July 11, 2017
Boardroom diversity means many things to different boards, depending on their current composition, strategy and vision. As boards evolve along with the changing corporate landscape, their needs for different director perspectives go along with it. Diverse backgrounds may include gender, ethnicity, nationality, industry background, skill set and age—and the latter is coming into focus as many young executives are starting their own companies to meet the changing demands of today’s consumers.
According to Equilar BoardEdge data, there are more than 3,500 executives at public companies under the age of 40. Of those, 1,048—or 29.7%—have served on a public company board of directors at some point, and 615 are currently sitting directors—about one-sixth of the total.
Changing Board Skills May Point to More Opportunity
While the overall number of individuals under 40 represents a fraction of the public company executives and board members in the BoardEdge database, the percentage that have served as directors suggests that those who are already at the highest levels of their organizations are sought after for board positions.
Of those 3,500-plus individuals under 40 in BoardEdge, just 148 have served as a CEO at any point, and 124 have both CEO and board experience. The fact that most of the CEOs under 40 have been under boards likely points to the fact that they are both Chair and CEO of their own company.
While it’s certainly not exclusive to the under-40 set, these figures suggest that the increasing need for alternative skill sets in the boardroom is expanding the pool of qualified board candidates.
For example, technology, ecommerce and social media skills as a base-level board skill may be one reason there is a relatively high percentage of young executives also serving on boards. According to an Equilar study from late 2016, marketing and technology experience were among the most sought-after board skills disclosed by large-cap companies. Despite the fact that a prerequisite for board service is often prior CEO experience, these other skills were more common than being a public company chief.
|Disclosed Skill||Percentage of Companies|
|Marketing or Public Relations||55.6%|
|Senior Management Experience||41.3%|
|Public Company CEO||41.3%|
|Board of Directors Experience||27.0%|
It is worth noting that directors under 40 are still uncommon at large-cap companies. Within the Equilar 500—a subset of the 500 largest U.S. public companies by revenue, weighted by industry—there were just 43 directors under the age of 40 in 2016. Of the companies that have reported data for 2017, there were 29 directors under 40, but the data is collected as of company’s annual meetings during the calendar year so it is not comparable year-over-year to the other figures in the data analysis.
Over the past few years, the number of 40-and-under board members at these large-cap companies has fluctuated, but generally remained in the 30s to 40s, far less than 1% of directors in this overall pool.
*Includes annual meetings through June 30, 2017.
**The 500 largest U.S.-listed companies by revenue
Perhaps not surprisingly, many of these younger directors are founders, CEOs or part of a founding family. Over the years, some of the board members that have been included in this sample set (but are now aged out) include Google founders Larry Page and Sergey Brin, WhatsApp founder Jan Koum, who is on Facebook’s board after selling his company to the social network conglomerate in 2014, Kimbal Musk, the brother of CEO Elon at Tesla, and turning 40 in 2017, Jack Dorsey, who in addition to serving as Twitter and Square CEO, is also on the board at Walt Disney. Some other directors that will be in the under-40 club for a while include Mark Zuckerberg, 32, who isn’t likely to go anywhere from Facebook’s board, and William Pulte, who at 28 is at his namesake company’s board.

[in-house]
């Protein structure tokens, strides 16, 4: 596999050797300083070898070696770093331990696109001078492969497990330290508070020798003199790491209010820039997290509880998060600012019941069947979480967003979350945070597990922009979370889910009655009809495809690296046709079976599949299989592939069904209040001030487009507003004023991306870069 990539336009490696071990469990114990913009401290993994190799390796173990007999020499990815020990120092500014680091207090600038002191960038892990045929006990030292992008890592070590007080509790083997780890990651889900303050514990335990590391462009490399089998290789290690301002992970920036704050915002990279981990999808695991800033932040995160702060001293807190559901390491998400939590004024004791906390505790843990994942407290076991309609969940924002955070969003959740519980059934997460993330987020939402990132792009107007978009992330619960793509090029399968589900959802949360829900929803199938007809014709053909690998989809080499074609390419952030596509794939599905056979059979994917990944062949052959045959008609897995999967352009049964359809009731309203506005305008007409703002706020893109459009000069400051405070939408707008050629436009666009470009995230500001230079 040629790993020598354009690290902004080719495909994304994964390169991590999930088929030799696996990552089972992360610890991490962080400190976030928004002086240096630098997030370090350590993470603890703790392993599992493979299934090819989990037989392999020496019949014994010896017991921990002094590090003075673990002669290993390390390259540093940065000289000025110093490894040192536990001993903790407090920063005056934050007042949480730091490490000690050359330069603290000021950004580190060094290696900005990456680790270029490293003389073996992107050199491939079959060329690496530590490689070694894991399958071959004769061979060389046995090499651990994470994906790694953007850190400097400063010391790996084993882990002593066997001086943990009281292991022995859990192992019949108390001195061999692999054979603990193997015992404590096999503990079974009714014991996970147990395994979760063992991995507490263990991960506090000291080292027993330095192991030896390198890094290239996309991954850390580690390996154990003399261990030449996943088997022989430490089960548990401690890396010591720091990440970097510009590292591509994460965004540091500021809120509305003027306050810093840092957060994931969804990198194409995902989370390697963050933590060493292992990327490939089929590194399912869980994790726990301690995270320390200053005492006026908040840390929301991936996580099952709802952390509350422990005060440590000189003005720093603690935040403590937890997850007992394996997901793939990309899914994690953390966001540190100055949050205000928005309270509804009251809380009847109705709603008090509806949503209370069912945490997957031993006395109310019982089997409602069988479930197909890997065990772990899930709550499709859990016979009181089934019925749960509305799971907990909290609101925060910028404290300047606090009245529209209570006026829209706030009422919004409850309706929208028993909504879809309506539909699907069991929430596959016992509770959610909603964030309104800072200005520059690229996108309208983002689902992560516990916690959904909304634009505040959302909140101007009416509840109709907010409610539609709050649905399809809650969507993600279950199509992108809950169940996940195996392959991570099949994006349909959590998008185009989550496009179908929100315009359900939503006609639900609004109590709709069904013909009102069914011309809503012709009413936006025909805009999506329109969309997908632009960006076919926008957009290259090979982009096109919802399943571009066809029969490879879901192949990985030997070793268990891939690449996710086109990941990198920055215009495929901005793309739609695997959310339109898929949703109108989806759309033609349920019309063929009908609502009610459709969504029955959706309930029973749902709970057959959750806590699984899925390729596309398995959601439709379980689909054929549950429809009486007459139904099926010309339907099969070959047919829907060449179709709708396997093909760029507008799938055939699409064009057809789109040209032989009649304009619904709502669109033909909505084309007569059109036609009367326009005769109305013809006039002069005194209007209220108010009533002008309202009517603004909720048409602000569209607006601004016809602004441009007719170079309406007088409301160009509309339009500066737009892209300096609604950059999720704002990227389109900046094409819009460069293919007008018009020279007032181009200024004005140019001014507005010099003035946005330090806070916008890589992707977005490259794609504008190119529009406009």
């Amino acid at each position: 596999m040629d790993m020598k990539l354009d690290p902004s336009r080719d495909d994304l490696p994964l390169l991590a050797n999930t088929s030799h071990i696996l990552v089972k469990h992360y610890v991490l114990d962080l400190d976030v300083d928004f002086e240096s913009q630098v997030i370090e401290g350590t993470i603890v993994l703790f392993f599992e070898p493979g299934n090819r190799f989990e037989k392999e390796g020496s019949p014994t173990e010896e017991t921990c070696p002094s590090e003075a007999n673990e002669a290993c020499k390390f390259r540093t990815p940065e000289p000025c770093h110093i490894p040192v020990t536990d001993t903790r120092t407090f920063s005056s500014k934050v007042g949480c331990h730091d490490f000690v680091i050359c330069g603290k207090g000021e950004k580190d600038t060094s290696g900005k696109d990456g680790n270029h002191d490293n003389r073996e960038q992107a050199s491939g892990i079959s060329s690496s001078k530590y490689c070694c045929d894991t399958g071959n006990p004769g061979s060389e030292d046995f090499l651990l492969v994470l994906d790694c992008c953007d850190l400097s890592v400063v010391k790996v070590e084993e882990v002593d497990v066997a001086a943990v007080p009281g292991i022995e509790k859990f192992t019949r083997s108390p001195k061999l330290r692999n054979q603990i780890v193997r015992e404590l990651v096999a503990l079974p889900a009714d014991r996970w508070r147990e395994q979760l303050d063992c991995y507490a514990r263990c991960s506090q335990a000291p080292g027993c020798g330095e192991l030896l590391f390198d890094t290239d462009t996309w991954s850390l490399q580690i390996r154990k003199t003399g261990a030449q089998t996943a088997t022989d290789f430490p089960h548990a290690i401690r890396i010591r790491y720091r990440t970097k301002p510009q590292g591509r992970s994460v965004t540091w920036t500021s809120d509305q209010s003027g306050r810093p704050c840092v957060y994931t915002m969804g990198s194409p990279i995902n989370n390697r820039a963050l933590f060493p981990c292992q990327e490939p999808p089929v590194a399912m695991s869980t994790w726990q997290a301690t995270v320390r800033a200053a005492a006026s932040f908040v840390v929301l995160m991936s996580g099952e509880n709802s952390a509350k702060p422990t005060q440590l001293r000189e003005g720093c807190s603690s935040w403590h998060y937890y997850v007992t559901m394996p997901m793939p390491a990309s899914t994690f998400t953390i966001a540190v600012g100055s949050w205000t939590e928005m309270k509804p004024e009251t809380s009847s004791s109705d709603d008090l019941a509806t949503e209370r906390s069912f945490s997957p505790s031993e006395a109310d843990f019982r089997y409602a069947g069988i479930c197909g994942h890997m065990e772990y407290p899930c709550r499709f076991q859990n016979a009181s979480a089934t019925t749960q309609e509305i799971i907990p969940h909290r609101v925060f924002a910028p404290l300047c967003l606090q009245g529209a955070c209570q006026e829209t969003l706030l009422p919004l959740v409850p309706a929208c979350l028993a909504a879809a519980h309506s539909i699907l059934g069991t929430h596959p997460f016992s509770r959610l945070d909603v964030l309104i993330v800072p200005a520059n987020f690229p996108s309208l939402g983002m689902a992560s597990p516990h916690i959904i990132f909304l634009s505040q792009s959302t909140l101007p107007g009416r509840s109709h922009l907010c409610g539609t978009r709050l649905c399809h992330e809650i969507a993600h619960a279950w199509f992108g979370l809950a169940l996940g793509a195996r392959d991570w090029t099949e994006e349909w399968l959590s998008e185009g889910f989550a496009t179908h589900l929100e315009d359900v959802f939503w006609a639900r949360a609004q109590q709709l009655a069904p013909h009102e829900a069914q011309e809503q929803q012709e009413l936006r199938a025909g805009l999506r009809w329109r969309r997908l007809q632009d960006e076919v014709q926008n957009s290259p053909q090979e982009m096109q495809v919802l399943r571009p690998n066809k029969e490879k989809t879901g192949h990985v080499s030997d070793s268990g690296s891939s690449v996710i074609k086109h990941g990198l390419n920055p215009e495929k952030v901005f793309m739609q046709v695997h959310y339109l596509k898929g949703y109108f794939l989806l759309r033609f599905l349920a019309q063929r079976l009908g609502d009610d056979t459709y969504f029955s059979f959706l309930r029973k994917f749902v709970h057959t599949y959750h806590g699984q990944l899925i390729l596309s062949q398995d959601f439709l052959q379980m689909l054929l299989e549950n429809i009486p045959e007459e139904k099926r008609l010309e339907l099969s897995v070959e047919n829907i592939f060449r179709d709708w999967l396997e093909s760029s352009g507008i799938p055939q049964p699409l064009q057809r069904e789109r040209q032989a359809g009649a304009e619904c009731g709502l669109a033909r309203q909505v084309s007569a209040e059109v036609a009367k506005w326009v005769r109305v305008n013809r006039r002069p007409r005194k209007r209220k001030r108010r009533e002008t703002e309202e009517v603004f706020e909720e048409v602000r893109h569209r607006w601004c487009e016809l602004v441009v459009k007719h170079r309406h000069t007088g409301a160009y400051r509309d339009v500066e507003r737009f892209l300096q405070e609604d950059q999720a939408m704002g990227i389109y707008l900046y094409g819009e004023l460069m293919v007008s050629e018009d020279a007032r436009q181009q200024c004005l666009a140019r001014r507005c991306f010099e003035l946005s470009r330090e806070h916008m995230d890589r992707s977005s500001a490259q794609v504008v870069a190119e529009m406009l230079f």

However, some of these large companies are bringing in younger directors from the outside as well. Wal-Mart, for example, had three directors under 40 in recent years—Kevin Systrom, the founder of Instagram, and Marissa Mayer, former Yahoo CEO, who turned 41 in 2017. Steuart Walton, who is 35, is also on the board. Wal-Mart’s average age is 54, compared to about 62 for other large-cap boards.
Resources for Young Directors
As young executives join the board pipeline, resources to help them identify their first board seats are popping up. For example, Boardroom Resources recently launched Next Gen Board Leaders, developed in partnership with Spencer Stuart and Nasdaq, which will highlight the value that younger (often first-time) directors can bring to emerging areas of board oversight including e-commerce, digital marketing, and cybersecurity. At the core of this new community is the Advisory Council, a group of 10 directors in their 30s and 40s, all currently serving on public company boards.
Furthermore, the Equilar Diversity Network “Governance 101” webinar series—which is not exclusive to directors of any particular age, but focuses on what aspiring directors need to know—will hold its second event in early August that will focus on the role of the compensation committee not only in setting executive pay, but also in talent management oversight and building a pipeline. Learn more about the first webinar in this series, developed in partnership with KPMG and Semler Brossy, and or go to www.equilar.com/webinars to keep up-to-date on registration for the upcoming presentation.
Please contact Dan Marcec, Director of Content & Communications—who also authored this post—at email@example.com for more information on Equilar research and data analysis. Andrew Ludwig, research analyst, contributed to this post.
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